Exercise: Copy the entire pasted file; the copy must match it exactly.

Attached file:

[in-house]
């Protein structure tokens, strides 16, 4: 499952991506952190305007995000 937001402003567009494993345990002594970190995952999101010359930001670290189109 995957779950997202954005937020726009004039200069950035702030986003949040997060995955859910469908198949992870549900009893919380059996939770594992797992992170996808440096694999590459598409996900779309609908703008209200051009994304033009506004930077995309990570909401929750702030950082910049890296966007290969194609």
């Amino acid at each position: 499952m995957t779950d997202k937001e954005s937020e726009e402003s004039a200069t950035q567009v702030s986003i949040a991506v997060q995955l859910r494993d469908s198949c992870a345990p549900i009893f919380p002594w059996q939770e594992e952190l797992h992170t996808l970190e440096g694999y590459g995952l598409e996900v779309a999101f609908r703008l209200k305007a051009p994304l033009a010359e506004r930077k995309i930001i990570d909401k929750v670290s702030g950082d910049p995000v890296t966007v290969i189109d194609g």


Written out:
[in-house]
């Protein structure tokens, strides 16, 4: 499952991506952190305007995000 937001402003567009494993345990002594970190995952999101010359930001670290189109 995957779950997202954005937020726009004039200069950035702030986003949040997060995955859910469908198949992870549900009893919380059996939770594992797992992170996808440096694999590459598409996900779309609908703008209200051009994304033009506004930077995309990570909401929750702030950082910049890296966007290969194609």
């Amino acid at each position: 499952m995957t779950d997202k937001e954005s937020e726009e402003s004039a200069t950035q567009v702030s986003i949040a991506v997060q995955l859910r494993d469908s198949c992870a345990p549900i009893f919380p002594w059996q939770e594992e952190l797992h992170t996808l970190e440096g694999y590459g995952l598409e996900v779309a999101f609908r703008l209200k305007a051009p994304l033009a010359e506004r930077k995309i930001i990570d909401k929750v670290s702030g950082d910049p995000v890296t966007v290969i189109d194609g």